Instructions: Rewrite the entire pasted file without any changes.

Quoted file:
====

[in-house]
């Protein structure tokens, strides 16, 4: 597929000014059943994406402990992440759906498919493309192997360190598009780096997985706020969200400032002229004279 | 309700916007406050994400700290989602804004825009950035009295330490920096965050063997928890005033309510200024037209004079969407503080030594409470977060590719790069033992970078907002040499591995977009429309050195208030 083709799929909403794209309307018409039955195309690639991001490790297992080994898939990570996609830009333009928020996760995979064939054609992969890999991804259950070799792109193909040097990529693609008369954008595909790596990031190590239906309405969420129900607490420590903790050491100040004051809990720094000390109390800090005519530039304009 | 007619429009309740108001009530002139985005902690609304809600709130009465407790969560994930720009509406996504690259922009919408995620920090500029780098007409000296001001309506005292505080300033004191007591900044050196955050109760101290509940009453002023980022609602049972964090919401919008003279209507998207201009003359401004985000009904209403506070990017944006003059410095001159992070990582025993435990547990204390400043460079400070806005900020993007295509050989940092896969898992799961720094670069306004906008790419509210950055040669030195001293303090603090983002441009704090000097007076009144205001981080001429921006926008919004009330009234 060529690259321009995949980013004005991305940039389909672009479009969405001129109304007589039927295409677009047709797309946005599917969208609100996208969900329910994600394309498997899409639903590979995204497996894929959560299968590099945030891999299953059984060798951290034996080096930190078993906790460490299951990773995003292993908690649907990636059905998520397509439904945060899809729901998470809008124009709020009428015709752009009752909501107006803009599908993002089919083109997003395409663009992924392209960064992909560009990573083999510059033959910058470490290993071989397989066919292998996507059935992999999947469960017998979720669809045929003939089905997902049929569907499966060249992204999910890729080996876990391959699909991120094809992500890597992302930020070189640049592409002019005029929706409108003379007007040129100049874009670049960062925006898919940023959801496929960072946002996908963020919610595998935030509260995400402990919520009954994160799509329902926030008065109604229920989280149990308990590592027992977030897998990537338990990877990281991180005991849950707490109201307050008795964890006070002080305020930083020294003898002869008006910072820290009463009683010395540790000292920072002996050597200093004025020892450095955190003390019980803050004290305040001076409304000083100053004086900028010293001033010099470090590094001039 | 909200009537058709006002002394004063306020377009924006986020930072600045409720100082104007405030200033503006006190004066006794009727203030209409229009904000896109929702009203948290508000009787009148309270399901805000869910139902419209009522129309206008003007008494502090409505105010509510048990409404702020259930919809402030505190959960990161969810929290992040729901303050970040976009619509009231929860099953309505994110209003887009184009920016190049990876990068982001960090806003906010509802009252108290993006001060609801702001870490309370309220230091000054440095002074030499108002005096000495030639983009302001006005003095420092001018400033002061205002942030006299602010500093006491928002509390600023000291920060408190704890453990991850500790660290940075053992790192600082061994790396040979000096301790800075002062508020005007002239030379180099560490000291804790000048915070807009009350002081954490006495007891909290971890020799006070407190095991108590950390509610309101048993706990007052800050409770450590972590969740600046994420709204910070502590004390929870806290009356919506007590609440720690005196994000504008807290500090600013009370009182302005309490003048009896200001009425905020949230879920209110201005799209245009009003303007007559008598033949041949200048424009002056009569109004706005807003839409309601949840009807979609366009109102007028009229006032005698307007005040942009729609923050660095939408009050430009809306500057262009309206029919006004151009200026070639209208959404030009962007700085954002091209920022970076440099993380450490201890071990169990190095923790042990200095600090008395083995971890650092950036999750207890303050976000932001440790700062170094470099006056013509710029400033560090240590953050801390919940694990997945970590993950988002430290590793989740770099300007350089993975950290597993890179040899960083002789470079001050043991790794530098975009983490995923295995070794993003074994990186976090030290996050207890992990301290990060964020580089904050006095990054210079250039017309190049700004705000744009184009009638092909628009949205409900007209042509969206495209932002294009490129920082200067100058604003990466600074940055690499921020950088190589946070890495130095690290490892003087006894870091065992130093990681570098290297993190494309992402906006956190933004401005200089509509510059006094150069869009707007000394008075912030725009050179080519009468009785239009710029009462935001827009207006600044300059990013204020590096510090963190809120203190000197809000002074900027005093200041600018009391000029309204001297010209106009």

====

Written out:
[in-house]
């Protein structure tokens, strides 16, 4: 597929000014059943994406402990992440759906498919493309192997360190598009780096997985706020969200400032002229004279 | 309700916007406050994400700290989602804004825009950035009295330490920096965050063997928890005033309510200024037209004079969407503080030594409470977060590719790069033992970078907002040499591995977009429309050195208030 083709799929909403794209309307018409039955195309690639991001490790297992080994898939990570996609830009333009928020996760995979064939054609992969890999991804259950070799792109193909040097990529693609008369954008595909790596990031190590239906309405969420129900607490420590903790050491100040004051809990720094000390109390800090005519530039304009 | 007619429009309740108001009530002139985005902690609304809600709130009465407790969560994930720009509406996504690259922009919408995620920090500029780098007409000296001001309506005292505080300033004191007591900044050196955050109760101290509940009453002023980022609602049972964090919401919008003279209507998207201009003359401004985000009904209403506070990017944006003059410095001159992070990582025993435990547990204390400043460079400070806005900020993007295509050989940092896969898992799961720094670069306004906008790419509210950055040669030195001293303090603090983002441009704090000097007076009144205001981080001429921006926008919004009330009234 060529690259321009995949980013004005991305940039389909672009479009969405001129109304007589039927295409677009047709797309946005599917969208609100996208969900329910994600394309498997899409639903590979995204497996894929959560299968590099945030891999299953059984060798951290034996080096930190078993906790460490299951990773995003292993908690649907990636059905998520397509439904945060899809729901998470809008124009709020009428015709752009009752909501107006803009599908993002089919083109997003395409663009992924392209960064992909560009990573083999510059033959910058470490290993071989397989066919292998996507059935992999999947469960017998979720669809045929003939089905997902049929569907499966060249992204999910890729080996876990391959699909991120094809992500890597992302930020070189640049592409002019005029929706409108003379007007040129100049874009670049960062925006898919940023959801496929960072946002996908963020919610595998935030509260995400402990919520009954994160799509329902926030008065109604229920989280149990308990590592027992977030897998990537338990990877990281991180005991849950707490109201307050008795964890006070002080305020930083020294003898002869008006910072820290009463009683010395540790000292920072002996050597200093004025020892450095955190003390019980803050004290305040001076409304000083100053004086900028010293001033010099470090590094001039 | 909200009537058709006002002394004063306020377009924006986020930072600045409720100082104007405030200033503006006190004066006794009727203030209409229009904000896109929702009203948290508000009787009148309270399901805000869910139902419209009522129309206008003007008494502090409505105010509510048990409404702020259930919809402030505190959960990161969810929290992040729901303050970040976009619509009231929860099953309505994110209003887009184009920016190049990876990068982001960090806003906010509802009252108290993006001060609801702001870490309370309220230091000054440095002074030499108002005096000495030639983009302001006005003095420092001018400033002061205002942030006299602010500093006491928002509390600023000291920060408190704890453990991850500790660290940075053992790192600082061994790396040979000096301790800075002062508020005007002239030379180099560490000291804790000048915070807009009350002081954490006495007891909290971890020799006070407190095991108590950390509610309101048993706990007052800050409770450590972590969740600046994420709204910070502590004390929870806290009356919506007590609440720690005196994000504008807290500090600013009370009182302005309490003048009896200001009425905020949230879920209110201005799209245009009003303007007559008598033949041949200048424009002056009569109004706005807003839409309601949840009807979609366009109102007028009229006032005698307007005040942009729609923050660095939408009050430009809306500057262009309206029919006004151009200026070639209208959404030009962007700085954002091209920022970076440099993380450490201890071990169990190095923790042990200095600090008395083995971890650092950036999750207890303050976000932001440790700062170094470099006056013509710029400033560090240590953050801390919940694990997945970590993950988002430290590793989740770099300007350089993975950290597993890179040899960083002789470079001050043991790794530098975009983490995923295995070794993003074994990186976090030290996050207890992990301290990060964020580089904050006095990054210079250039017309190049700004705000744009184009009638092909628009949205409900007209042509969206495209932002294009490129920082200067100058604003990466600074940055690499921020950088190589946070890495130095690290490892003087006894870091065992130093990681570098290297993190494309992402906006956190933004401005200089509509510059006094150069869009707007000394008075912030725009050179080519009468009785239009710029009462935001827009207006600044300059990013204020590096510090963190809120203190000197809000002074900027005093200041600018009391000029309204001297010209106009």